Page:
Do you want children at your Chicago wedding? For some couples, it’s an easy yes. For others, this is a thorny question. You’ll need to weigh factors including cost, wedding style, and how much noise you can handle.
Should your decision be yes, invite children by including their names, on a line below their parents, on the inner envelope. Children’s names are written on the outer envelope only if no inner envelope is used.
Or, you may send children their own invitations, preferably to those over age thirteen. A teenager’s invitation would be addressed: “Miss Mary Jones.” A joint invitation to young brothers and sisters would have their names on separate lines on the outer envelope: “The Messrs. Jones” and “The Misses Jones,” with “Billy, Josh, Susie and Carol” on the inner envelope to clarify that all are invited.
Tips for Parents Who Plan to Bring Their Children
Make sure the children are invited. (Was the invitation addressed “and Family” or to simple the parents?)
Sit near the doors and make a quick exit if the child becomes fussy. Do not make repeated attempts to ‘shush’ the child; do not give an embarrassed grin when family members glance/glare at you. Remove a noisy child from the ceremony location out of respect for the serious commitment the couple is making.
Plan some quiet activities to distract/entertain the child. Books are good; squeaky toys and bouncing balls are not.
Realize that some Chicago wedding venues are not at all child- friendly. There may be no place for the children to play, and no place to change babies. There may be open alcohol sitting where children could reach it, or uneven terrain, with sharp rocks and ponds where children could get hurt or drown.
Proactive Planning by the Couple
Remember, both parents and children are your invited guests, and you are responsible for providing for the comfort and convenience of both.
Children have special, but simple, needs – same as parents. Any child will turn into a “brat” if these needs are not met. If the wedding planner does not anticipate these needs, but instead glares at and condemns the parents as they struggle to cope, then the wedding planner is a less than gracious host.
Much of the mis-behavior occurs because the tots are put into an adult situation that they are not prepared to handle, such as a six hour reception with cocktails, dinner, and dancing.
Consider having a “hospitality suite” for parents & babies, available during the ceremony and reception for feeding, changing, and childcare.
You can hire a sitter(s) to staff the room; consider church nursery workers, daycare providers, neighbors or others you can trust to take on this role. This also can be an area where kids can go rest or color.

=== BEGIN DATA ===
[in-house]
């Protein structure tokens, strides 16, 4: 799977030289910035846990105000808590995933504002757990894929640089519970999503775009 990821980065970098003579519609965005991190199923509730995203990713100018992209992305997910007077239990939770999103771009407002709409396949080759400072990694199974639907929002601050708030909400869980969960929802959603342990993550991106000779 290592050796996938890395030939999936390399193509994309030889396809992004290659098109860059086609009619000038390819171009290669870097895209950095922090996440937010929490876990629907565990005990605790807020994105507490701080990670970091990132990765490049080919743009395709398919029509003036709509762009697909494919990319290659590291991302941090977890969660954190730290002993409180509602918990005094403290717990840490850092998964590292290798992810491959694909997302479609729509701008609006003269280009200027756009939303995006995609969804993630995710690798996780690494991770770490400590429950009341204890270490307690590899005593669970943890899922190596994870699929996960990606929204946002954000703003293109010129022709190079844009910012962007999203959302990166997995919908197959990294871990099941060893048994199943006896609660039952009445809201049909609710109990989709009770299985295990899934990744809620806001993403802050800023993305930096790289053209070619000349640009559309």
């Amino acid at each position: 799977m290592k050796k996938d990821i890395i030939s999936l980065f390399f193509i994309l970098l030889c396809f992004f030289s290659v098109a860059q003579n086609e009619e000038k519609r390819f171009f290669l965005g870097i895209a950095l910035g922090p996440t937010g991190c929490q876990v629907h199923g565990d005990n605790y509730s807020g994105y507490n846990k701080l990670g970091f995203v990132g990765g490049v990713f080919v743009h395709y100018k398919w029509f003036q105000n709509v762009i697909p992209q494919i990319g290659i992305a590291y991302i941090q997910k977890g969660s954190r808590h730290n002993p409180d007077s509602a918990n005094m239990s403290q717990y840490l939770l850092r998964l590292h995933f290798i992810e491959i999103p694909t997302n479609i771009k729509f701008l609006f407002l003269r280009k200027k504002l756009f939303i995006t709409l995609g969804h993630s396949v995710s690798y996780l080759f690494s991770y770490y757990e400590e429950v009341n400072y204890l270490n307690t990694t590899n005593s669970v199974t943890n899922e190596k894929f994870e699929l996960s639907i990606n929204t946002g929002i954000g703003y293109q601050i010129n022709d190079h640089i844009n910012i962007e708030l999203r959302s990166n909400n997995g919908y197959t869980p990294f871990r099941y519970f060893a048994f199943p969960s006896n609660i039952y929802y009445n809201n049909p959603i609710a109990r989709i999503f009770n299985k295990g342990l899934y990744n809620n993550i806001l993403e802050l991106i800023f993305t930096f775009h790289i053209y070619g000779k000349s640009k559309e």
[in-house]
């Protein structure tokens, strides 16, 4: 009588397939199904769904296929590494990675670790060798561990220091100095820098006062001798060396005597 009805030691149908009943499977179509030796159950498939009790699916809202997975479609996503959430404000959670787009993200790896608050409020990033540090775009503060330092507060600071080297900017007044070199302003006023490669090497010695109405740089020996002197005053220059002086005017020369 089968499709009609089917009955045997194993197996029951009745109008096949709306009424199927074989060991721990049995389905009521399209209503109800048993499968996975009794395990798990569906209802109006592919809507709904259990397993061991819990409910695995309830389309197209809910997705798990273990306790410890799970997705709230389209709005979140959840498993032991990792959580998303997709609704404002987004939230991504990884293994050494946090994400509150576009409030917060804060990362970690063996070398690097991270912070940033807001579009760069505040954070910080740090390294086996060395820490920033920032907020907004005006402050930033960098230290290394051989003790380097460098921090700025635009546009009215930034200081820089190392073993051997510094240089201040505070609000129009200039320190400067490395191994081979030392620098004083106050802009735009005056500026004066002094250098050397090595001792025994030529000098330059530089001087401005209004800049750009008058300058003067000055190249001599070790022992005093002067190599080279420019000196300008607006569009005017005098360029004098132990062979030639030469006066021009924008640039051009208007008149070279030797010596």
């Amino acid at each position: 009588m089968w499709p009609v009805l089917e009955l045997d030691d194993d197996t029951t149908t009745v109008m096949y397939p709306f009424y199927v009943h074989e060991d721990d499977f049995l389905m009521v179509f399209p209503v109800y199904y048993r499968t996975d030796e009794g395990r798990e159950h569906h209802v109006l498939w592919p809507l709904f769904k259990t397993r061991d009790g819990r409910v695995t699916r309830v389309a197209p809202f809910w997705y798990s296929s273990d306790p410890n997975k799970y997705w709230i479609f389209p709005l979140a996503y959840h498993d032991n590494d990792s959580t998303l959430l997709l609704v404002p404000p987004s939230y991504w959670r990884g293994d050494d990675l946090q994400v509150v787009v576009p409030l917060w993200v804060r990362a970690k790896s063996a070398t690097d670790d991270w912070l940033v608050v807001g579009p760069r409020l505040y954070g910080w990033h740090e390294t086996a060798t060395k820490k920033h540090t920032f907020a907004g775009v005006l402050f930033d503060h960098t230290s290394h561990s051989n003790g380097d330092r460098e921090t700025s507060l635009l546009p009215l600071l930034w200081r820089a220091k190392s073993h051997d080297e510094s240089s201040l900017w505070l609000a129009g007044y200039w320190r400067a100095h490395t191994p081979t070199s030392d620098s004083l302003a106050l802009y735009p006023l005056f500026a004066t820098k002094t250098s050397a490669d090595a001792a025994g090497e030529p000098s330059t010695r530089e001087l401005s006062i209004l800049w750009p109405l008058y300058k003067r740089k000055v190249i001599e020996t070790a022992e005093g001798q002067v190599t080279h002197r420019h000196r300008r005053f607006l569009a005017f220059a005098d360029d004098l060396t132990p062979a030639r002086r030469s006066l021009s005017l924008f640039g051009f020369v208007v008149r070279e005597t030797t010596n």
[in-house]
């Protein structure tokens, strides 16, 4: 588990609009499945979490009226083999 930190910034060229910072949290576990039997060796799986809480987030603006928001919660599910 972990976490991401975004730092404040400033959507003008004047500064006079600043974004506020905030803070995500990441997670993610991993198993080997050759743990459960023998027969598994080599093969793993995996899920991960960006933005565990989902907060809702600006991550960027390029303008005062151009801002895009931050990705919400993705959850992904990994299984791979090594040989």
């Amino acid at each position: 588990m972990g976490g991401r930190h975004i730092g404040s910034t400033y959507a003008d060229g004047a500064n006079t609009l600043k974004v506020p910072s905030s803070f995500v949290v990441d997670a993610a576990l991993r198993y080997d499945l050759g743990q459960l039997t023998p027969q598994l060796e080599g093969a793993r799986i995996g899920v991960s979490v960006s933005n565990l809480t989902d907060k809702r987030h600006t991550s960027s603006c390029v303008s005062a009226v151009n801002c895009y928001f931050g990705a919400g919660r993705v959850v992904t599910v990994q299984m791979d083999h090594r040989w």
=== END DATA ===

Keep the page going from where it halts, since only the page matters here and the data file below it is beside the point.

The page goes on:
Children are better off, on the whole, if parents do not come and go from the “children’s area.” Kids will settle in quickly and play quite happily if left with the babysitter/s, but if their parents show up, they expect the babysat-part to be over. That’s their experience, after all so who can blame them?
Kids want to explore these new surroundings, go see where mom and dad are, etc.
An on-site babysitter is loads easier for parents to deal with, in comparison with one at their own house/hotel room, since they can drop in and check on the kid(s) frequently, and there’s no problem with leaving the kid alone for long with an unfamiliar babysitter out of state.
Seat the people with babies & kid sunder 5 close to the door during the ceremony, on the aisles, and tell them that if the kid gets restless or crying, to please step outside. Have someone working the door to make sure that if they leave, they can come back in for the end. This also will help to make sure that the door doesn’t slam or that the parent doesn’t enter loudly during an inopportune time (the recessional).
It is not physically possible for any child to sit still for long periods of time. Do not expect them to do so. If you don’t want them to break presents or topple the cake, have a safe place away from potential disasters. If they are within close proximity to anything breakable, have an helper escort them back to their parents and direct them to the safe area is.
If you have the room, leave space at the back of the function hall for the kids to get down and play.
Put down a few toys, and ask some friends or parents to bring some to share. Seat families near the play space so they can eat and look after the kids at the same time. Remember – if the only place to run is in front of the cake, do not be surprised when the inevitable happens. It is not possible to stop kids from needing to run and play. Do not expect the impossible.
Children are more sensitive to loud noises. Seat children away from the sound system.
If you don’t want diaper changes in the dining room, provide some place else. No mother will want to put her baby on a dirty, cold, hard bathroom floor, and should not be expected to. “You try kneeling, in your best dress and heels, on a tile floor and you will see what I mean.” One card table, topped with 20 or 30 sheets of blank newsprint, and a large plastic lined wastebasket will solve the problem. A package of disposable diapers, (a store brand is fine), and a box of wipes near the changing table is an inexpensive way of telling parents that they are wanted – not just tolerated.